Author: Lingling Wei
Posted on: The Wall Street Journal, December 29th, 2016
China’s central bank is adjusting the mix of foreign currencies used in setting the yuan’s official daily value—a change analysts said should help ease recent pressure weakening the Chinese currency.
Starting Jan. 1, the central bank will expand the number of currencies in the basket uses to calibrate the yuan’s value to 24 from 13 and reduce the weighting given to the U.S. dollar to 22.4%, from 26.4%, according to an announcement by the central bank’s China Foreign Exchange Trade System late Thursday.
China wants a slightly weaker currency to help exporters and maintain competitiveness with other economies as the dollar rises, but it doesn’t want to lose control. By diluting the dollar’s share and bringing in currencies from the Korean won to the Saudi riyal and Swedish krona the People’s Bank of China is giving itself more room to maneuver to keep the yuan from falling too fast, analysts said.
In recent weeks, the yuan has buckled under uncertainty about China’s economic performance, a surging U.S. dollar following Donald Trump’s presidential-election victory and escalating flows of Chinese currency moving offshore. A rapid descent in the yuan’s value would raise fears the central bank is losing control, undermine confidence in the economy and accelerate the outflows.
The potential for faster U.S. interest-rate increases could add even more downward pressure on the yuan, with some analysts and investors predicting that the currency could break the psychologically important seven-yuan-per-dollar level as soon as next month. So far this year the yuan has dropped 7% against the dollar, nearly double the decline from the year before.
How to manage the yuan’s value has become a hot topic in official circles since a nearly 2% devaluation 16 months ago shocked global markets. In the past year the central bank has sought a less abrupt path, constricting channels for moving money out of the country and managing the pace of depreciation.
The central bank controls the mainland trading of the yuan by specifying an official rate for the yuan against the dollar and then allowing the currency to move 2% above or below the so-called daily fix. Since the beginning of this year, the central bank has been taking into account the yuan’s performance against both the dollar and a wider selection of currencies when determining the daily fix. That move has paved the way for the yuan’s gradual deprecation, which helps make Chinese goods cheaper in foreign markets.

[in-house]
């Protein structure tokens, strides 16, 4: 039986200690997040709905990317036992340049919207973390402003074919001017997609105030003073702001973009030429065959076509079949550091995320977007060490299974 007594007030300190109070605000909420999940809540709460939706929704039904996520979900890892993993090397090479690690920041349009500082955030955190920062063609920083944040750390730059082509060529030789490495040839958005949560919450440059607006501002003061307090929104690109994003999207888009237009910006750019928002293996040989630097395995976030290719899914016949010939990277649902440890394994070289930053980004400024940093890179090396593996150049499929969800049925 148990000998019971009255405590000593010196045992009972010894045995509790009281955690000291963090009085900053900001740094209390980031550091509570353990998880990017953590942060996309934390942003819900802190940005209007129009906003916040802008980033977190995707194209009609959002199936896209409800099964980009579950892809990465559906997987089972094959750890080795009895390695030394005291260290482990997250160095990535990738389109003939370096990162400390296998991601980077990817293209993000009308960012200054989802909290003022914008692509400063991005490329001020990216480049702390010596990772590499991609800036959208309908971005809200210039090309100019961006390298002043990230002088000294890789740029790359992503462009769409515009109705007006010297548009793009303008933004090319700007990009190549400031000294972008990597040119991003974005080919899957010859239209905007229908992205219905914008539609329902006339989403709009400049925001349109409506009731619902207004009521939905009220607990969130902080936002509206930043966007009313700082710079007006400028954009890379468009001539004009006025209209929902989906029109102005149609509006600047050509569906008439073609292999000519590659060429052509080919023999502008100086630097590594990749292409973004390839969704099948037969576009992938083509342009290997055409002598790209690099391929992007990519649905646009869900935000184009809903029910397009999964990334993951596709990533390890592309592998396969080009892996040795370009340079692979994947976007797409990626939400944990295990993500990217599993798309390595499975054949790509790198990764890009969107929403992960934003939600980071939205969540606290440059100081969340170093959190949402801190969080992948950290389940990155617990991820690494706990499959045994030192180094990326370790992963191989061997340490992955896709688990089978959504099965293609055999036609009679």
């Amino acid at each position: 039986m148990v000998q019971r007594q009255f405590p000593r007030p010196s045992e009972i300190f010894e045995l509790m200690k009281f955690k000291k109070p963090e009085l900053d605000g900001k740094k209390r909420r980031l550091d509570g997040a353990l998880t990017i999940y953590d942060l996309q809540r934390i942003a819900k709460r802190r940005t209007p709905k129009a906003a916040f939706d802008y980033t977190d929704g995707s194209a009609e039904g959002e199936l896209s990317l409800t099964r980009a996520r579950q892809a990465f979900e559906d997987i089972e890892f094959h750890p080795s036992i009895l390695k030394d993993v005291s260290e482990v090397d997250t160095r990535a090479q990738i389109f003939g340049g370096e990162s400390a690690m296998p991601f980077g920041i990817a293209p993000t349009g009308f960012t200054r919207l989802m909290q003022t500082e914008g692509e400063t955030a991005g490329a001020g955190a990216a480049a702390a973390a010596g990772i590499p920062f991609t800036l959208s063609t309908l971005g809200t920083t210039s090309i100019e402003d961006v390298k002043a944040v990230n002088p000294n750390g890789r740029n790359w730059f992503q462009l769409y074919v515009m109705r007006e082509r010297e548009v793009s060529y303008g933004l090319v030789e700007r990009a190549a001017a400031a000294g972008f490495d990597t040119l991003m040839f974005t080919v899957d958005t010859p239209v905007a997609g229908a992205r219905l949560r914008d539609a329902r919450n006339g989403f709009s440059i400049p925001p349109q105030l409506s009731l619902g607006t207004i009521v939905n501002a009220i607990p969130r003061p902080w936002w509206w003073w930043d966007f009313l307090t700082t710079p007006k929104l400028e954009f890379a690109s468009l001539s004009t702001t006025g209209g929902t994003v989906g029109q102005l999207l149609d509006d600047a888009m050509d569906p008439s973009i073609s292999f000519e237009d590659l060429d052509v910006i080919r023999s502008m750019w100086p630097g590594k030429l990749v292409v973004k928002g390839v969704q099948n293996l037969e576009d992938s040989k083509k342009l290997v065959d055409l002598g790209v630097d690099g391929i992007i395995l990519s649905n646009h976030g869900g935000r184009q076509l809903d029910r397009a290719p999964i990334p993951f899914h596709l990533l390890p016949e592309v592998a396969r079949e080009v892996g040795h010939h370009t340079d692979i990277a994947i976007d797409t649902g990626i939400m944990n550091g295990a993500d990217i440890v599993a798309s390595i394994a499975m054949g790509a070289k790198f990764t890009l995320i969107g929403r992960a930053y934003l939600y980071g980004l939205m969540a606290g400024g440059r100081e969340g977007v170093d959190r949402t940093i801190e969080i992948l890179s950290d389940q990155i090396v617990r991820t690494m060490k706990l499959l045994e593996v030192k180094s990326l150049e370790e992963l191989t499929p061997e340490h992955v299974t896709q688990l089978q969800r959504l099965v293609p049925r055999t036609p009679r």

With the pressure building for further depreciation, Chinese leaders have been trying to assert greater control and slow the decline. At a top-level meeting earlier this month, Chinese leaders said that maintaining the yuan’s “basic stability” would be a main economic task for 2017.
Expanding the currency basket and reducing the dollar’s weighting could help “reduce fluctuations of the daily fix and stabilize market expectations” for the yuan, said Zhu Chaoping, China economist at UOB Kay Hian Holdings Ltd., a Singapore-based investment bank.
The new basket will include the currencies of almost all of China’s trading partners and therefore will be more representative of the yuan’s performance against its peers, the announcement said.
Still, many analysts and investors said the basket can play only a limited role in steadying expectations for the yuan. A bigger issue, they said is how to break the cycle of greater depreciation leading to more outflows and more stress.
“The one-way depreciation has led to rising depreciation expectations, resulting in huge capital outflow pressure,” said China economist Larry Hu at Macquarie Securities, a Sydney-based investment bank.
The authorities face an imminent test as the clock is reset on individuals’ annual foreign-exchange quotas. Currently, Chinese citizens are allowed to exchange up to $50,000 worth of yuan a year. The opportunity to exchange yuan in 2017 is expected to set off fresh outflows, many analysts and economists said, potentially forcing Beijing to further tighten capital controls.
In recent weeks, the central bank has sought to slow the pace of the yuan’s depreciation by market interventions and a stronger-than-expected daily fix. Some of those efforts, like the actions to sell dollars and buy yuan, threaten to drain more liquidity from China’s financial system at a time when the demand for cash from ordinary Chinese is growing ahead of Lunar New Year in late January. Chinese traditionally make cash gifts during the Lunar New Year celebrations.
That demand has led to calls on the central bank to release more funds for commercial banks to lend. So far, the central bank appears to be maintaining a tightening bias in its monetary stance, analysts said, as any credit-loosening could add to more pressure on the yuan.